They pull together your outfit perfectly; they make you taller and appear slimmer. What’s not to love about a beautiful pair of high heels? Of course, women the world over can attest to the most notable downside – discomfort. Stand too long in a pair of heels and your feet will be throbbing soon enough. But, this is far from the only problem. Ask any chiropractor, and they can tell you exactly how that elevated heel height, unnatural foot positioning, and altered gait is impacting every other part of your body, and not for the better.
How High Heels Affect Your Feet
The most noticeable impact of heels occurs in the feet. The higher a heel is, the greater the amount of pressure placed on the ball of the foot. Whereas weight should be fairly evenly distributed throughout the foot, a 3-inch heel can increase the pressure at the front of the foot by as much as 76 percent. Not only can this cause pain while the shoes are being worn, it can also lead to problems such as callouses, ingrown nails, and a painful condition known as Morton’s neuroma.
How High Heels Affect Your Legs
From ankle to hip, there is a lot of change that happens to your legs when you slip on a pair of heels. Starting from the bottom, heels can actually shorten your Achilles tendon, which connects your ankle to the calf muscle. This can cause stiffness, pain, and muscle spasms and is the reason you may find it difficult to walk normally immediately after removing your heels.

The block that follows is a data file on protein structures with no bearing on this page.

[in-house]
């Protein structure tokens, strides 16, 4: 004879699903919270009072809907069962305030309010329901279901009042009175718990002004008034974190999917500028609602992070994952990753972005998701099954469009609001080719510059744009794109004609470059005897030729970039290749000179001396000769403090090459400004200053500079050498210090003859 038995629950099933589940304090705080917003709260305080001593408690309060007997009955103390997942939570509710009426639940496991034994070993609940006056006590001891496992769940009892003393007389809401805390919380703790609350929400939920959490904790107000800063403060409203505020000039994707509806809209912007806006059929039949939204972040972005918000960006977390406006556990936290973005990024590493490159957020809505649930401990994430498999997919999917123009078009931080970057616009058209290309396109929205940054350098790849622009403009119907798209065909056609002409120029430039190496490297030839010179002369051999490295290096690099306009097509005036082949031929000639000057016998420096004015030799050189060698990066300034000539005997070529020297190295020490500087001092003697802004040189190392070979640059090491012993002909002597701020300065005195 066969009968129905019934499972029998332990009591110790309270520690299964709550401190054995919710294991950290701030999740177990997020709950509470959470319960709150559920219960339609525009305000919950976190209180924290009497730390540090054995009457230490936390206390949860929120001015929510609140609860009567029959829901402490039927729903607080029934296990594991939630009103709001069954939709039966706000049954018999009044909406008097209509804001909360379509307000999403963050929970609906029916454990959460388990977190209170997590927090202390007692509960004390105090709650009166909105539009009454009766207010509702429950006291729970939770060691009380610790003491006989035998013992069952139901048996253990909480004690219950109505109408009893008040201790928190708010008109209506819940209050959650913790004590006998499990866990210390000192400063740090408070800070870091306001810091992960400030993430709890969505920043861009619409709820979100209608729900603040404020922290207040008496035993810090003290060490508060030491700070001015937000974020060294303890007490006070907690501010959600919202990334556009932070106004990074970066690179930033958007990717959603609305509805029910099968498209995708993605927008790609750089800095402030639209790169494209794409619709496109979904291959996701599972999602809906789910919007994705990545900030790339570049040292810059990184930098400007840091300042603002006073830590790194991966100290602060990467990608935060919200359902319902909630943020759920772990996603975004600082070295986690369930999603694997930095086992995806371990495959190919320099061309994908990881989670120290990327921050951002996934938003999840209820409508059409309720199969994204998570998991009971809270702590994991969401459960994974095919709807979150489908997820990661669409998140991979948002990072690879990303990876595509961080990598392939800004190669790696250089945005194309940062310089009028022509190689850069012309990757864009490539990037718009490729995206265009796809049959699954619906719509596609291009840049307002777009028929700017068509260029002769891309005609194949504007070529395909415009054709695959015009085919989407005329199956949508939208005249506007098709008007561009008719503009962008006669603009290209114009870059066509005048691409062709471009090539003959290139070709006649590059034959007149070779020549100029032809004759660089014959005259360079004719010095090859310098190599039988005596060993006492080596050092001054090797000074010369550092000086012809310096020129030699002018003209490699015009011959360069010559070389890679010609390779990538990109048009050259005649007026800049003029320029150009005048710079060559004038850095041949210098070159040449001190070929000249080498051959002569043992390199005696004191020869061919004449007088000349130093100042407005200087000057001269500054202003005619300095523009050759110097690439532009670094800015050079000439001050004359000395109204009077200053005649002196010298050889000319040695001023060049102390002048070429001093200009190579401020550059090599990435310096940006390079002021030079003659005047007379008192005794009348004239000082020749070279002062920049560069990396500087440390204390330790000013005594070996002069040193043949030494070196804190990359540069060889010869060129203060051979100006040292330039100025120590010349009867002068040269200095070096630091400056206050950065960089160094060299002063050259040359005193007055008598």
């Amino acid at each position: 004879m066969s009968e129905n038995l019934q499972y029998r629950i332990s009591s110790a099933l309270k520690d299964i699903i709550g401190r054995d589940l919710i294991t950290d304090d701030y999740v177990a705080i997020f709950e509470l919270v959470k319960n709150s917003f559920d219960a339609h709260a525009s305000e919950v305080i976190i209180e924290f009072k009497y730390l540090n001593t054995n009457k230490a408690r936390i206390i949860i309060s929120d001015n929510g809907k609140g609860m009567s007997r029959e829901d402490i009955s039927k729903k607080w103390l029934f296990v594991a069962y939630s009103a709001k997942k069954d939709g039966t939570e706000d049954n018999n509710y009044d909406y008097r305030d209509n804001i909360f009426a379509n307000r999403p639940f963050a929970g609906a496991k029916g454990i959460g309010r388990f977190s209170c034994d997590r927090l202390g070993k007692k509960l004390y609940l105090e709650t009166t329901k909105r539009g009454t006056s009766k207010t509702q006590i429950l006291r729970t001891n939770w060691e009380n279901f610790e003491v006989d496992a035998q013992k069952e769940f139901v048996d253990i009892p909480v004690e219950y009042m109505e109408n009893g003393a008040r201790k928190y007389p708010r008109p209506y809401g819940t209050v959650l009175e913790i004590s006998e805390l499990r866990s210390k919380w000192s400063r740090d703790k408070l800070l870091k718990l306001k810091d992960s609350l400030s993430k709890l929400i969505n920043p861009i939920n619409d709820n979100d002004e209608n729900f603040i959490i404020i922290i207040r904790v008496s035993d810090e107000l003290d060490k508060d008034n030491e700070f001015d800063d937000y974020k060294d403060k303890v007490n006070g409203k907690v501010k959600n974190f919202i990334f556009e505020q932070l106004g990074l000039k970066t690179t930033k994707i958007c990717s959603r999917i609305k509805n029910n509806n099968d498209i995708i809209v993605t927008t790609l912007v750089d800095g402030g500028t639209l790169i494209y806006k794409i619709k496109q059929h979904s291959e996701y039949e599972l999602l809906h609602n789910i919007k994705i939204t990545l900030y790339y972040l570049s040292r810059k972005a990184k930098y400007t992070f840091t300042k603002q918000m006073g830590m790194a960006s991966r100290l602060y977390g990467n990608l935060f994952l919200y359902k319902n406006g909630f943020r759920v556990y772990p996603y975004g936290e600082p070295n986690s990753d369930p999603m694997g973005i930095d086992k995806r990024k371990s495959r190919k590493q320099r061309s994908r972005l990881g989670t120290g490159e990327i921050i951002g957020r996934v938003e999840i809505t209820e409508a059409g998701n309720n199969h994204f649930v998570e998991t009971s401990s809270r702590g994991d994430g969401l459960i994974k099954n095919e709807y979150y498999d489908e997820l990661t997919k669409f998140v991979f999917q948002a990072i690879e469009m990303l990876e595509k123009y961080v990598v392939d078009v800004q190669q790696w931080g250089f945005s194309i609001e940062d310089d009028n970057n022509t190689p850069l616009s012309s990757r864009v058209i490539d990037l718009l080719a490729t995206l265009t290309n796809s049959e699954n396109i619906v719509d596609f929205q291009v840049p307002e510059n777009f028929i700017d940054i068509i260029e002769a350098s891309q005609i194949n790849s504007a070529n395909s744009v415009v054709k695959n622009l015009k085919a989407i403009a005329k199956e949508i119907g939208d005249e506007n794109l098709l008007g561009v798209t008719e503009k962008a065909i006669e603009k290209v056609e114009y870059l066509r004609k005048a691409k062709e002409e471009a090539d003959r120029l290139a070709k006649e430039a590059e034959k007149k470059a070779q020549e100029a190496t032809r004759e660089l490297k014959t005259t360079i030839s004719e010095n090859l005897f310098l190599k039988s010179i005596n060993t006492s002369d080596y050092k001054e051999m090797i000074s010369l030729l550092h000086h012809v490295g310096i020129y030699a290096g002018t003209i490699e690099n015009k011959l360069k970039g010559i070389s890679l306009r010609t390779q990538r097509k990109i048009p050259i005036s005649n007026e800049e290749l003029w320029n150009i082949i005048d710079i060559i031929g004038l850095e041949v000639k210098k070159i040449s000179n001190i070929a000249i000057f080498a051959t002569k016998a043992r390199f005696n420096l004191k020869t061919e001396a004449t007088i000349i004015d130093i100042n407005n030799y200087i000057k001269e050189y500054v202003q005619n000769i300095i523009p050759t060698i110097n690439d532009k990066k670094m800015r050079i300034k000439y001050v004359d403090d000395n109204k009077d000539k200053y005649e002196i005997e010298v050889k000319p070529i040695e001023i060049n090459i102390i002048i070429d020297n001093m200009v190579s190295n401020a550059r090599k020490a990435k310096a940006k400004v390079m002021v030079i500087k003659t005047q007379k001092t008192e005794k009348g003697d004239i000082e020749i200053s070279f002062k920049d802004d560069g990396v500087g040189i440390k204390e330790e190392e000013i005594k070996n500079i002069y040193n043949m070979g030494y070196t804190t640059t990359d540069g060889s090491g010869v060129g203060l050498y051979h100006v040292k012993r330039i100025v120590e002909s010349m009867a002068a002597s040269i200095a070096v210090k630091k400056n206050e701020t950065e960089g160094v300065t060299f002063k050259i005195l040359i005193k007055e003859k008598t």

Moving up, high heels also force the knee into a more forward position, misaligning your joints and increasing pressure. Researchers have indicated that, over time, this change can lead to premature osteoarthritis of the knee in some women.
How High Heels Affect Your Hips
Just like the knees, hips are thrust forward in order to keep you in balance while walking in heels. As the hips are involved with nearly every aspect of walking, as well as body alignment, strain here can affect you just about everywhere else. In turn, you may experience pain in the outer hip area, inner thighs, lower back, and even neck as after extended heel wear.
How High Heels Affect Your Back
The spine’s distinct S-curve shape helps protect the vertebrae by acting as a shock absorber. However, this shape is thrown out of whack as heels force the lower back to hyperextend (arch). This can, of course, lead to temporary back pain, but it can also result in more bothersome spinal injuries such as:
- Spondylolisthesis – Severe back pain resulting from a vertebrae that slips too far and places pressure on the nerves.
- Foraminal Stenosis – In this condition, cervical disc space through which nerves run becomes compressed. This compression can lead to a number of symptoms throughout the lower body such as pain, weakness, numbness, and spasms.
- Sciatica – The sciatic nerve is the longest one in the entire body, running from the lower back, down the legs. When this nerve is under pressure, the pain can radiate from the lumbar area, through the buttocks, and even down the leg.
The perfect pair of heels may be difficult to resist, and while there are occasions where they may be necessary, your health is far better served by steering clear of them as frequently as possible. When heels must be worn, select a lower heel height, which can reduce many of the symptoms listed above, and remove them whenever possible to give your feet a break.
If you have spent years in heels and are beginning to feel the negative effects, contact SouthEast Chiropractic: The Motion Centers. Our chiropractic physicians can help alleviate your painful symptoms by restoring proper alignment and can even help protect your spine from future injury as well.